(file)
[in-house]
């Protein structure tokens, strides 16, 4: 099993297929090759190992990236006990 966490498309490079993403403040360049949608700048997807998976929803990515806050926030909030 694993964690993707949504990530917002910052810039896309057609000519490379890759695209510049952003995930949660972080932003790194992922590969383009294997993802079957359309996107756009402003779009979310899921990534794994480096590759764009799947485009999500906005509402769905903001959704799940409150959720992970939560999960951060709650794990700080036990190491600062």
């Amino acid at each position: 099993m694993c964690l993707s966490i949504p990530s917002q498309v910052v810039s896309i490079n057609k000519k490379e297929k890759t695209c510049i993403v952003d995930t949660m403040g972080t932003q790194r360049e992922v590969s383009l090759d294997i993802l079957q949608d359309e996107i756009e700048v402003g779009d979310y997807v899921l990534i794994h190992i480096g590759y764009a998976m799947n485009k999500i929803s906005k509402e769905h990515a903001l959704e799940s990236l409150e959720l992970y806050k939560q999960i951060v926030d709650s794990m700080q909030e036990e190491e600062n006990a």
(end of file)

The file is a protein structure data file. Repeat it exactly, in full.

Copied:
[in-house]
């Protein structure tokens, strides 16, 4: 099993297929090759190992990236006990 966490498309490079993403403040360049949608700048997807998976929803990515806050926030909030 694993964690993707949504990530917002910052810039896309057609000519490379890759695209510049952003995930949660972080932003790194992922590969383009294997993802079957359309996107756009402003779009979310899921990534794994480096590759764009799947485009999500906005509402769905903001959704799940409150959720992970939560999960951060709650794990700080036990190491600062």
């Amino acid at each position: 099993m694993c964690l993707s966490i949504p990530s917002q498309v910052v810039s896309i490079n057609k000519k490379e297929k890759t695209c510049i993403v952003d995930t949660m403040g972080t932003q790194r360049e992922v590969s383009l090759d294997i993802l079957q949608d359309e996107i756009e700048v402003g779009d979310y997807v899921l990534i794994h190992i480096g590759y764009a998976m799947n485009k999500i929803s906005k509402e769905h990515a903001l959704e799940s990236l409150e959720l992970y806050k939560q999960i951060v926030d709650s794990m700080q909030e036990e190491e600062n006990a």